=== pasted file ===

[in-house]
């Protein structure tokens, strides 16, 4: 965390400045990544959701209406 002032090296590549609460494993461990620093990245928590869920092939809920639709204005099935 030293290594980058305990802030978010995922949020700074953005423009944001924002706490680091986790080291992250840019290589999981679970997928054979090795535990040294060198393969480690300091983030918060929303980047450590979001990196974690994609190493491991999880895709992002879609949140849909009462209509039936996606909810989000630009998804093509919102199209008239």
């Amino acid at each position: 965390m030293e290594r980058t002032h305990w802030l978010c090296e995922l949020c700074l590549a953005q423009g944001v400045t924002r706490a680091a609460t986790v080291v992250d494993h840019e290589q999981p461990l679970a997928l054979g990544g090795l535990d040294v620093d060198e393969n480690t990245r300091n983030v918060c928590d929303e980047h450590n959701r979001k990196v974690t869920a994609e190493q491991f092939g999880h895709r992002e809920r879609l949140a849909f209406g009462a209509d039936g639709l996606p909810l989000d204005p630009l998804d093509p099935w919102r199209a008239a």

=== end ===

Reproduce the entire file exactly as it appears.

[in-house]
């Protein structure tokens, strides 16, 4: 965390400045990544959701209406 002032090296590549609460494993461990620093990245928590869920092939809920639709204005099935 030293290594980058305990802030978010995922949020700074953005423009944001924002706490680091986790080291992250840019290589999981679970997928054979090795535990040294060198393969480690300091983030918060929303980047450590979001990196974690994609190493491991999880895709992002879609949140849909009462209509039936996606909810989000630009998804093509919102199209008239």
């Amino acid at each position: 965390m030293e290594r980058t002032h305990w802030l978010c090296e995922l949020c700074l590549a953005q423009g944001v400045t924002r706490a680091a609460t986790v080291v992250d494993h840019e290589q999981p461990l679970a997928l054979g990544g090795l535990d040294v620093d060198e393969n480690t990245r300091n983030v918060c928590d929303e980047h450590n959701r979001k990196v974690t869920a994609e190493q491991f092939g999880h895709r992002e809920r879609l949140a849909f209406g009462a209509d039936g639709l996606p909810l989000d204005p630009l998804d093509p099935w919102r199209a008239a």